“Can you believe who that is?” then-Rep. Tom Tancredo (R.-Calif.) whispered to me excitedly during the Western Conservative Political Action Conference in Los Angeles back in June of 2001. “That’s Jane Russell!”
Sure enough, the screen legend—famed for her background as a World War II pinup and for films ranging from The Outlaw to Gentlemen Prefer Blondes—had come to listen to speakers and participate in workshops at the annual conclave of conservative activists on the West Coast.
“Miss Russell,” as everyone called her, wanted no special attention and was just like any other activist there, listening attentively to panels on illegal immigration, possible Chinese Communist infiltration in the Panama Canal Zone, and the coming midterm elections.
When it became news yesterday morning that Jane Russell had died at age 89, that is how I remembered her. For all the times I had watched her movies (my favorite being The Paleface, with Bob Hope) and seen her make guest appearances on television series such as the police drama “Hunter,” my most distinctive memory of the actress was seeing her as I saw thousands of other conservatives: standing with her political soulmates and gathering more information about the issues that invigorated her.
Unlike friends Ronald Reagan and Charlton Heston—both of whom were active Democrats until they became Republicans at middle age—Jane Russell, I later learned, was a lifelong Republican who once called the Democratic Party “crazy.” Along with Reagan, Heston, and Robert Mitchum (with whom she co-starred in His Kind of Woman), she belonged to the conservative faction of the Screen Actors Guild that was always battling the Left in the motion picture industry.
In her autobiography, Russell admitted that she had become pregnant while in high school and had undergone an abortion. Believing that this may have been related to her later inability to conceive (Russell and first husband, Los Angeles Rams quarterback Bob Waterfield, adopted three children), the actress became a fighting pro-lifer who opposed abortion under any circumstances.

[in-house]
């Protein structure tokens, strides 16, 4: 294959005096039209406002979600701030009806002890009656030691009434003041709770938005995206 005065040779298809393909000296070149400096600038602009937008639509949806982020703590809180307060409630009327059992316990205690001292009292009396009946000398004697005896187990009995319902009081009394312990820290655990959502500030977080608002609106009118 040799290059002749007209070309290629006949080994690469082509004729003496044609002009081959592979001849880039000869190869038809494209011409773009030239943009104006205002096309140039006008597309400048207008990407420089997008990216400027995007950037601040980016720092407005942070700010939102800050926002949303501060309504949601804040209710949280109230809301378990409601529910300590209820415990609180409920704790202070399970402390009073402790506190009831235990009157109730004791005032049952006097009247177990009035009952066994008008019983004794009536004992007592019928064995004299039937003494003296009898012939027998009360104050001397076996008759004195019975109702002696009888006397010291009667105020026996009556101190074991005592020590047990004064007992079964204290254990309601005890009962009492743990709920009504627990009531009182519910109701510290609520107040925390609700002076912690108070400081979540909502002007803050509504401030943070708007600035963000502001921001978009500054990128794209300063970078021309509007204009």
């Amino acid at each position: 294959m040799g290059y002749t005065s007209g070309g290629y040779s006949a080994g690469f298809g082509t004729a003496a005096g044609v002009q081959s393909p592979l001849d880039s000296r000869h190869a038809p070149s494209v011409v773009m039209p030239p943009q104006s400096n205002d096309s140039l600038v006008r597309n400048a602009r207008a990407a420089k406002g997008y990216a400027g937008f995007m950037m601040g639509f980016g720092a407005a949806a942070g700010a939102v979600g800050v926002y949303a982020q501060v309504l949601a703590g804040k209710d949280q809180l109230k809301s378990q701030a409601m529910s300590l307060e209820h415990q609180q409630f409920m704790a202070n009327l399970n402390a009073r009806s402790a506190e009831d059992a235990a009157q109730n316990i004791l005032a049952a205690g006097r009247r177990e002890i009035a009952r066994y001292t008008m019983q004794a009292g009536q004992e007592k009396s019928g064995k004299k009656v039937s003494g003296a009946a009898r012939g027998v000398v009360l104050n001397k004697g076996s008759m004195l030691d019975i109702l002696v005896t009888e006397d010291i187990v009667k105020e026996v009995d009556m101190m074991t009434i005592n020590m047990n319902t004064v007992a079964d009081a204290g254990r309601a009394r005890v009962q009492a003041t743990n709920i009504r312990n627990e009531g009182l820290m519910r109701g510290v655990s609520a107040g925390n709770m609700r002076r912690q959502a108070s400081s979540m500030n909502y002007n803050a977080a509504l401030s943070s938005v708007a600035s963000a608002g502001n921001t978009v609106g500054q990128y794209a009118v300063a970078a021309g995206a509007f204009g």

Russell campaigned for conservative Republican candidates in California. When she appeared at an event for state Sen. Dick Mountjoy, father of the state’s anti-illegal immigration Proposition 187, the conservative lawmaker later told me, Russell embraced him warmly. And, Mountjoy said, “I told her, ‘Jane, when I was in the service, I would have killed for this opportunity!’ ”
She later spoke out strongly in favor of the U.S. action in Iraq under George W. Bush. Well into her 80s, Russell attended several national Conservative Political Action Conferences in Washington, D.C., where she was often mobbed by well-wishers and autograph-seekers. Asked once by the Washington Times what she was doing at a CPAC, the then-retired actress replied without hesitation: “I belong here!“
When Jane Russell appeared at that Los Angeles conference in 2001, she made it clear she was there as a fellow conservative and not a celebrity. But I finally did draw her aside and ask her to autograph some postcards, notably for my movie-buff friend and Republican activist Tom Klunzinger of Lansing, Mich., and my father, a World War II veteran. She complied graciously.
Tancredo, then-state Sen. (now U.S. Rep.) Tom McClintock (R.-Calif.), and I recall very few details of that Western CPAC a decade ago.
But we all remember meeting Jane Russell there—and undoubtedly will never forget it or her.
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